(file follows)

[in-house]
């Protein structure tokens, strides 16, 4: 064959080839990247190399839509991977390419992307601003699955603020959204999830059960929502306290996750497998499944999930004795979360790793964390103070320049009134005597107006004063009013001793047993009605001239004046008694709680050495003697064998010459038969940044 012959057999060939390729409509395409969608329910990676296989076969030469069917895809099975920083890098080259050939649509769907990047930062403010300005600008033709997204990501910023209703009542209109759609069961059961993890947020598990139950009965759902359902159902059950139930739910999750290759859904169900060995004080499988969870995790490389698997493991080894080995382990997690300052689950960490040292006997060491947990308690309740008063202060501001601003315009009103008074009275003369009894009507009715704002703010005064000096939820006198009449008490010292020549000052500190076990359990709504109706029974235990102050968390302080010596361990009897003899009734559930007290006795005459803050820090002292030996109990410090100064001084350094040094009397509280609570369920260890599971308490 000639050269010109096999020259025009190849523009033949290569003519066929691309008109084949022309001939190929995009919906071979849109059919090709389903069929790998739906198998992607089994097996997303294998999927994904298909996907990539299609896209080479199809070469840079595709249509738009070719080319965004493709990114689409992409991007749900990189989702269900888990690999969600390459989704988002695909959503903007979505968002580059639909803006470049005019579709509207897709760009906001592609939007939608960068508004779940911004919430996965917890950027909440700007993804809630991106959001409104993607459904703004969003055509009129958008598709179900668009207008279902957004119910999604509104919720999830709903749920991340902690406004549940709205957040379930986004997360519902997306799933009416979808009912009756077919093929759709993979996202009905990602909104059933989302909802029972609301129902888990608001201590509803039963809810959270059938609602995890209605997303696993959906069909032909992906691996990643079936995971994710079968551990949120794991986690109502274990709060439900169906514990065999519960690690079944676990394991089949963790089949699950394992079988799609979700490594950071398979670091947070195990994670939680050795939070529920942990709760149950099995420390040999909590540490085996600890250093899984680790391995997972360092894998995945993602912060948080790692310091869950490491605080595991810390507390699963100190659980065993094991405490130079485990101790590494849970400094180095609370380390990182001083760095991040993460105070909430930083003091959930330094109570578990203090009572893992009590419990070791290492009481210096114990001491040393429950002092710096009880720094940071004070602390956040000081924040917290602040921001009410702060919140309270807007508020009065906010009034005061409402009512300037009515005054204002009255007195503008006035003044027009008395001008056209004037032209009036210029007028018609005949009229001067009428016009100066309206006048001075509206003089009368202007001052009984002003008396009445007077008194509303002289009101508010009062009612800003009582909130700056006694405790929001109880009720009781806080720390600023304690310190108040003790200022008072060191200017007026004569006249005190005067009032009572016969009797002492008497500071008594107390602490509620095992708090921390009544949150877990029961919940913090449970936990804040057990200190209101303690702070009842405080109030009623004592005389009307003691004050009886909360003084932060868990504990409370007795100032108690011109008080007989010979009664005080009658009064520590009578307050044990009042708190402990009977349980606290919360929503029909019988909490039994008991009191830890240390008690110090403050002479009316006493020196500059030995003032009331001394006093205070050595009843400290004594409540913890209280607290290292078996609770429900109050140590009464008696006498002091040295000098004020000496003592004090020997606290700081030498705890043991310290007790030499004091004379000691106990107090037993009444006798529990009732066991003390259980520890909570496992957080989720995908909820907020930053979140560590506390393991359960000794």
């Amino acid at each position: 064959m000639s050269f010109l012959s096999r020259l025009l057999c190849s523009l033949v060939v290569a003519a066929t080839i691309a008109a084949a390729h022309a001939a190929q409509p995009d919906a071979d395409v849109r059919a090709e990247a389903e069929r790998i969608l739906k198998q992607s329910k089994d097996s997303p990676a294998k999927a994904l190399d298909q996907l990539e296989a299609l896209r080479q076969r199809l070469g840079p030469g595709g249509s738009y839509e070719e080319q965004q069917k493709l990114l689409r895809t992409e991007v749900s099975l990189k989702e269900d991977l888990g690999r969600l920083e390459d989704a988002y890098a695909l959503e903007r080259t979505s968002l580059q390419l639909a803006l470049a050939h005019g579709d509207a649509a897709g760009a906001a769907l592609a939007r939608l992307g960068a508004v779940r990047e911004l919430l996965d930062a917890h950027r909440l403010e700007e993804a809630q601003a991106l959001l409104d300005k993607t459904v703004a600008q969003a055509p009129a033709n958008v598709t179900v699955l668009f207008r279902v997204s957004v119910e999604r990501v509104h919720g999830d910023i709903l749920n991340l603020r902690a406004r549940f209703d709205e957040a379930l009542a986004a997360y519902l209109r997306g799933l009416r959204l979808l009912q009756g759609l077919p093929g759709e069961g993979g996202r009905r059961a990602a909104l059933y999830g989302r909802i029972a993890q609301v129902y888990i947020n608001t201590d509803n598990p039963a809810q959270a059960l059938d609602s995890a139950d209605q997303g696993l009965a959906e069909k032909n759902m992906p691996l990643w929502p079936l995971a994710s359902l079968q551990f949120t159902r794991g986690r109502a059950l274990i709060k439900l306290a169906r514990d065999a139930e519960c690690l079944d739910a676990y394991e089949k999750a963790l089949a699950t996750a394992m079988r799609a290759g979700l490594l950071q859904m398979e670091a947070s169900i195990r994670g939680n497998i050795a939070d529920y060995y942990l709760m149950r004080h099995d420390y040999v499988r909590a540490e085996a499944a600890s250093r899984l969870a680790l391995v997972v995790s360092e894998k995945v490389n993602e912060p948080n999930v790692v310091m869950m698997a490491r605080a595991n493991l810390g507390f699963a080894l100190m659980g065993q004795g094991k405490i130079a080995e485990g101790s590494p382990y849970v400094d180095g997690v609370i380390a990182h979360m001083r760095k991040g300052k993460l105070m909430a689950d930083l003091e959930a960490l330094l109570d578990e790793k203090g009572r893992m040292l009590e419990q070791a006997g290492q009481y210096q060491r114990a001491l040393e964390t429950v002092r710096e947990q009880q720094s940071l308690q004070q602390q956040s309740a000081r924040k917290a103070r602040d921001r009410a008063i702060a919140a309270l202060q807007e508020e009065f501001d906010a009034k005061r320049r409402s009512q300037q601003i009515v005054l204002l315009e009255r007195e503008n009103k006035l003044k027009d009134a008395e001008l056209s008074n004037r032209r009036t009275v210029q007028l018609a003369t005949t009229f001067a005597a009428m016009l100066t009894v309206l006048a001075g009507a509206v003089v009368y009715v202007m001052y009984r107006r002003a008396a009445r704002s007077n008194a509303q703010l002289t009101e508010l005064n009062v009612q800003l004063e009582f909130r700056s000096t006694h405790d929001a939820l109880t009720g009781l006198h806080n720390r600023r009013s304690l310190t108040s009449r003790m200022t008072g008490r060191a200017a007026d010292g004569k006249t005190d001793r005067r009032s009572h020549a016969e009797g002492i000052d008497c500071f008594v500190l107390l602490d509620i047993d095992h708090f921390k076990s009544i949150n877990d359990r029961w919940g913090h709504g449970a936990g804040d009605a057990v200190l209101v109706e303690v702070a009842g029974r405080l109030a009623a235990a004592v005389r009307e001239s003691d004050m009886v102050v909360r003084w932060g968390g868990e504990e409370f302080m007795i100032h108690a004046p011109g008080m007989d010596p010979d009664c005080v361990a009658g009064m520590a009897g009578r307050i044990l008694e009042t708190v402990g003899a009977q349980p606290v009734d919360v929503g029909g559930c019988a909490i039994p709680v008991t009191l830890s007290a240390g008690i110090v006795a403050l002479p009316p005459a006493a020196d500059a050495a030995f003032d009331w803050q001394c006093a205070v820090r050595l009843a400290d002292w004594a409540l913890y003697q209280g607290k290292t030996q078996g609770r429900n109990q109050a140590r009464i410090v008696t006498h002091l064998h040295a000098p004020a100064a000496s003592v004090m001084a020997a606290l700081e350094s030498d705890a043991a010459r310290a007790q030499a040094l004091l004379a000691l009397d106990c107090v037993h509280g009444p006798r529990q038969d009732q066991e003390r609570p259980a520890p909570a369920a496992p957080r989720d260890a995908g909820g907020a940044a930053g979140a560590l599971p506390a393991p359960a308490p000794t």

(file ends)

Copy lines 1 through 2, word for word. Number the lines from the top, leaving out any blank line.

[in-house]
């Protein structure tokens, strides 16, 4: 064959080839990247190399839509991977390419992307601003699955603020959204999830059960929502306290996750497998499944999930004795979360790793964390103070320049009134005597107006004063009013001793047993009605001239004046008694709680050495003697064998010459038969940044 012959057999060939390729409509395409969608329910990676296989076969030469069917895809099975920083890098080259050939649509769907990047930062403010300005600008033709997204990501910023209703009542209109759609069961059961993890947020598990139950009965759902359902159902059950139930739910999750290759859904169900060995004080499988969870995790490389698997493991080894080995382990997690300052689950960490040292006997060491947990308690309740008063202060501001601003315009009103008074009275003369009894009507009715704002703010005064000096939820006198009449008490010292020549000052500190076990359990709504109706029974235990102050968390302080010596361990009897003899009734559930007290006795005459803050820090002292030996109990410090100064001084350094040094009397509280609570369920260890599971308490 000639050269010109096999020259025009190849523009033949290569003519066929691309008109084949022309001939190929995009919906071979849109059919090709389903069929790998739906198998992607089994097996997303294998999927994904298909996907990539299609896209080479199809070469840079595709249509738009070719080319965004493709990114689409992409991007749900990189989702269900888990690999969600390459989704988002695909959503903007979505968002580059639909803006470049005019579709509207897709760009906001592609939007939608960068508004779940911004919430996965917890950027909440700007993804809630991106959001409104993607459904703004969003055509009129958008598709179900668009207008279902957004119910999604509104919720999830709903749920991340902690406004549940709205957040379930986004997360519902997306799933009416979808009912009756077919093929759709993979996202009905990602909104059933989302909802029972609301129902888990608001201590509803039963809810959270059938609602995890209605997303696993959906069909032909992906691996990643079936995971994710079968551990949120794991986690109502274990709060439900169906514990065999519960690690079944676990394991089949963790089949699950394992079988799609979700490594950071398979670091947070195990994670939680050795939070529920942990709760149950099995420390040999909590540490085996600890250093899984680790391995997972360092894998995945993602912060948080790692310091869950490491605080595991810390507390699963100190659980065993094991405490130079485990101790590494849970400094180095609370380390990182001083760095991040993460105070909430930083003091959930330094109570578990203090009572893992009590419990070791290492009481210096114990001491040393429950002092710096009880720094940071004070602390956040000081924040917290602040921001009410702060919140309270807007508020009065906010009034005061409402009512300037009515005054204002009255007195503008006035003044027009008395001008056209004037032209009036210029007028018609005949009229001067009428016009100066309206006048001075509206003089009368202007001052009984002003008396009445007077008194509303002289009101508010009062009612800003009582909130700056006694405790929001109880009720009781806080720390600023304690310190108040003790200022008072060191200017007026004569006249005190005067009032009572016969009797002492008497500071008594107390602490509620095992708090921390009544949150877990029961919940913090449970936990804040057990200190209101303690702070009842405080109030009623004592005389009307003691004050009886909360003084932060868990504990409370007795100032108690011109008080007989010979009664005080009658009064520590009578307050044990009042708190402990009977349980606290919360929503029909019988909490039994008991009191830890240390008690110090403050002479009316006493020196500059030995003032009331001394006093205070050595009843400290004594409540913890209280607290290292078996609770429900109050140590009464008696006498002091040295000098004020000496003592004090020997606290700081030498705890043991310290007790030499004091004379000691106990107090037993009444006798529990009732066991003390259980520890909570496992957080989720995908909820907020930053979140560590506390393991359960000794």